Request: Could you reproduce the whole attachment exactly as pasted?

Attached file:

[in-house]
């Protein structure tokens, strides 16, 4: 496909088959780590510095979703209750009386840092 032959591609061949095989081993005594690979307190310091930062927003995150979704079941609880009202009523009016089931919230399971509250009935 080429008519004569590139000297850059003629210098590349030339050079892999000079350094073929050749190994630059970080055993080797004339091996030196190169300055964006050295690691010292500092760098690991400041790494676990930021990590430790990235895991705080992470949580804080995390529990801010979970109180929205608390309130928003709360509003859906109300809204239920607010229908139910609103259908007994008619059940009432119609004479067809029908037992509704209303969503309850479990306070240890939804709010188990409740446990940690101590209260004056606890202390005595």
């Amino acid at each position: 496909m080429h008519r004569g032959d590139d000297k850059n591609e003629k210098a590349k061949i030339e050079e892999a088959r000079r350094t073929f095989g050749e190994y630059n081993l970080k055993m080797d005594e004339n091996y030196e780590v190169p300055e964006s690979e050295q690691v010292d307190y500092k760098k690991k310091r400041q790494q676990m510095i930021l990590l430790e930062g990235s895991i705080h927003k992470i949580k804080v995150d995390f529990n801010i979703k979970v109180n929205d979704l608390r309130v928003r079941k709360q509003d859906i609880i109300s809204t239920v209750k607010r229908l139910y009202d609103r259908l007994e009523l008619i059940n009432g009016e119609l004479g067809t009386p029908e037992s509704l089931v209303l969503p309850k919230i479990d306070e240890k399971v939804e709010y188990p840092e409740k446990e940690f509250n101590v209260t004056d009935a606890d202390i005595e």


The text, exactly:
[in-house]
């Protein structure tokens, strides 16, 4: 496909088959780590510095979703209750009386840092 032959591609061949095989081993005594690979307190310091930062927003995150979704079941609880009202009523009016089931919230399971509250009935 080429008519004569590139000297850059003629210098590349030339050079892999000079350094073929050749190994630059970080055993080797004339091996030196190169300055964006050295690691010292500092760098690991400041790494676990930021990590430790990235895991705080992470949580804080995390529990801010979970109180929205608390309130928003709360509003859906109300809204239920607010229908139910609103259908007994008619059940009432119609004479067809029908037992509704209303969503309850479990306070240890939804709010188990409740446990940690101590209260004056606890202390005595």
């Amino acid at each position: 496909m080429h008519r004569g032959d590139d000297k850059n591609e003629k210098a590349k061949i030339e050079e892999a088959r000079r350094t073929f095989g050749e190994y630059n081993l970080k055993m080797d005594e004339n091996y030196e780590v190169p300055e964006s690979e050295q690691v010292d307190y500092k760098k690991k310091r400041q790494q676990m510095i930021l990590l430790e930062g990235s895991i705080h927003k992470i949580k804080v995150d995390f529990n801010i979703k979970v109180n929205d979704l608390r309130v928003r079941k709360q509003d859906i609880i109300s809204t239920v209750k607010r229908l139910y009202d609103r259908l007994e009523l008619i059940n009432g009016e119609l004479g067809t009386p029908e037992s509704l089931v209303l969503p309850k919230i479990d306070e240890k399971v939804e709010y188990p840092e409740k446990e940690f509250n101590v209260t004056d009935a606890d202390i005595e």